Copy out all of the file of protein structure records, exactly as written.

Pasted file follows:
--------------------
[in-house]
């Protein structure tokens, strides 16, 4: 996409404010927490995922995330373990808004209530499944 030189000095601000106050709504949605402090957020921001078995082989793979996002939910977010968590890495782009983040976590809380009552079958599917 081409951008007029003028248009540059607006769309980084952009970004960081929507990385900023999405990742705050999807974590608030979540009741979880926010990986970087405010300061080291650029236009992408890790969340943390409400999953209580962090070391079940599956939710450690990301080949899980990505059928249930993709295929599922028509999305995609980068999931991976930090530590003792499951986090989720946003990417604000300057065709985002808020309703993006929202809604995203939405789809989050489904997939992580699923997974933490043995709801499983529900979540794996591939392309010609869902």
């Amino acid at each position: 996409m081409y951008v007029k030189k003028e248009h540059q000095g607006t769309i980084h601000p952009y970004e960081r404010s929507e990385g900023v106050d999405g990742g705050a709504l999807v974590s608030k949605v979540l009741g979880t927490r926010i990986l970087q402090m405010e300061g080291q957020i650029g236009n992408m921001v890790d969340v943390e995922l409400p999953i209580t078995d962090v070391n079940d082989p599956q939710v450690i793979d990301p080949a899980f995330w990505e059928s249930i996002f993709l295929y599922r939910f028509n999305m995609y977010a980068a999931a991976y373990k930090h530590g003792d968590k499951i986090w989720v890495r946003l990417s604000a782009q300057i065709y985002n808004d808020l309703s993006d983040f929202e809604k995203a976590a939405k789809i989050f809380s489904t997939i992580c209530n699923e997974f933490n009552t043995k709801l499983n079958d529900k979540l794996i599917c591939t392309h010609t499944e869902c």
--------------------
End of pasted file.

[in-house]
């Protein structure tokens, strides 16, 4: 996409404010927490995922995330373990808004209530499944 030189000095601000106050709504949605402090957020921001078995082989793979996002939910977010968590890495782009983040976590809380009552079958599917 081409951008007029003028248009540059607006769309980084952009970004960081929507990385900023999405990742705050999807974590608030979540009741979880926010990986970087405010300061080291650029236009992408890790969340943390409400999953209580962090070391079940599956939710450690990301080949899980990505059928249930993709295929599922028509999305995609980068999931991976930090530590003792499951986090989720946003990417604000300057065709985002808020309703993006929202809604995203939405789809989050489904997939992580699923997974933490043995709801499983529900979540794996591939392309010609869902």
């Amino acid at each position: 996409m081409y951008v007029k030189k003028e248009h540059q000095g607006t769309i980084h601000p952009y970004e960081r404010s929507e990385g900023v106050d999405g990742g705050a709504l999807v974590s608030k949605v979540l009741g979880t927490r926010i990986l970087q402090m405010e300061g080291q957020i650029g236009n992408m921001v890790d969340v943390e995922l409400p999953i209580t078995d962090v070391n079940d082989p599956q939710v450690i793979d990301p080949a899980f995330w990505e059928s249930i996002f993709l295929y599922r939910f028509n999305m995609y977010a980068a999931a991976y373990k930090h530590g003792d968590k499951i986090w989720v890495r946003l990417s604000a782009q300057i065709y985002n808004d808020l309703s993006d983040f929202e809604k995203a976590a939405k789809i989050f809380s489904t997939i992580c209530n699923e997974f933490n009552t043995k709801l499983n079958d529900k979540l794996i599917c591939t392309h010609t499944e869902c």